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Let’s hope trans fats go away and stay away

By Kathleen Purvis
Kathleen Purvis
Kathleen Purvis is the Food Editor for The Charlotte Observer.

Every once in a while, the right thing happens. Here’s hoping that the latest development on artificial trans fats will turn out to be that right thing.

As news developments go, this one is big: The Food and Drug Administration announced last week that it wants to make trans fats go away.

Actually, what it wants to do is remove the designation “generally regarded as safe” – what the food industry refers to as “GRAS” – from foods that contain any amount of trans fats. That sounds wonky, but it’s really a “whoa.”

“This is one of the biggest changes in our food supply,” is how Rachel Berman, a registered dietitian who manages health content for About.com, described it.

An artificial trans fat is created when you bubble hydrogen gas through hydrogenated oil, turning liquid oil into a solid.

In the food industry, that creates a fat that is cheap and shelf-stable while mimicking the taste of butter. It also increases shelf life. That’s why your Ring Ding can sit in a package for years without getting stale enough to chip a tooth.

The problem is, that fake oil is so stable, your body can’t break it down. So it builds up in your arteries. It also raises the bad cholesterol, LDL, while lowering the good cholesterol, HDL, giving you a much higher risk of heart disease.

The risk is so high that several years ago, the FDA required that food nutrition labels had to include trans fats. But it left a loophole: Even though health experts agree that there is no safe amount, a food could have up to a half-gram per serving and still list “zero trans fats” on the nutrition label.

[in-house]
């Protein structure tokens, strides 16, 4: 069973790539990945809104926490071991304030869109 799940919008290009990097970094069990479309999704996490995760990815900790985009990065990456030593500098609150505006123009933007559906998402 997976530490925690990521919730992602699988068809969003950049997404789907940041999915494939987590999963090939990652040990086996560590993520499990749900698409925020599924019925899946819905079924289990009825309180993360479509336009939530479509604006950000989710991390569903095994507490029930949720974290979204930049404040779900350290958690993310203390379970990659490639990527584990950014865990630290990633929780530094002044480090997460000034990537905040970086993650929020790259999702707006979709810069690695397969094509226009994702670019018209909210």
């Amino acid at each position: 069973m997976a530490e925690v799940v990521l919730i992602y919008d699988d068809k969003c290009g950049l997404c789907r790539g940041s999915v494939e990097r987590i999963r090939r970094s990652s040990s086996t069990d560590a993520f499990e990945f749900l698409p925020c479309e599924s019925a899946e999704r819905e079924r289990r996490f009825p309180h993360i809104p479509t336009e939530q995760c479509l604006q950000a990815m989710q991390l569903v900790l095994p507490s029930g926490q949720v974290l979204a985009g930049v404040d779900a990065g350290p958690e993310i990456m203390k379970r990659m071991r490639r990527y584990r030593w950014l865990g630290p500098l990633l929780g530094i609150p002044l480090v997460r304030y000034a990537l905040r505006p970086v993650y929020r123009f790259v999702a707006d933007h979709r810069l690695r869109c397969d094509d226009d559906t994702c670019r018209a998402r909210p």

Now the FDA wants to make that loophole go away. After a 60-day comment period that opened Nov. 7, the FDA will make the final recommendation, including how long food makes will have to make the change. The bottom line: Trans fats are expected to largely go away.

Although some sources are raising alarms about things like frozen pizzas and doughnuts changing forever, it’s really not that difficult to replace them. Berman points out that Dunkin’ Donuts has already used a a blend of vegetable and soy oils to remove trans fats with little notice. Manufacturers have already cut their use a lot, and they’ll almost certainly come up with a substitute.

The irony to all of this is that trans fats were actually created to be good for you. Once upon a time, butter and lard were considered so bad that trans fats, particularly things like margarine and vegetable shortenings, were created to be the “good” fats.

Now we know that naturally occurring fats, even a little bit of the saturated ones, are better than the fake fat that was supposed to save us.

That’s why I’m a little cautious. The things we create inevitably turn out to have problems we never anticipated.

You want to make the best choice? Eat real food. You can even use a little butter – not a lot, mind you – along with unsaturated fats like olive oil, nuts and fish.

The best way to avoid trans fats is still the simplest: Cook real food.

Join the food conversation at Kathleen Purvis’ blog I’ll Bite, at obsbite.blogspot.com, or follow her on Twitter, @kathleenpurvis.
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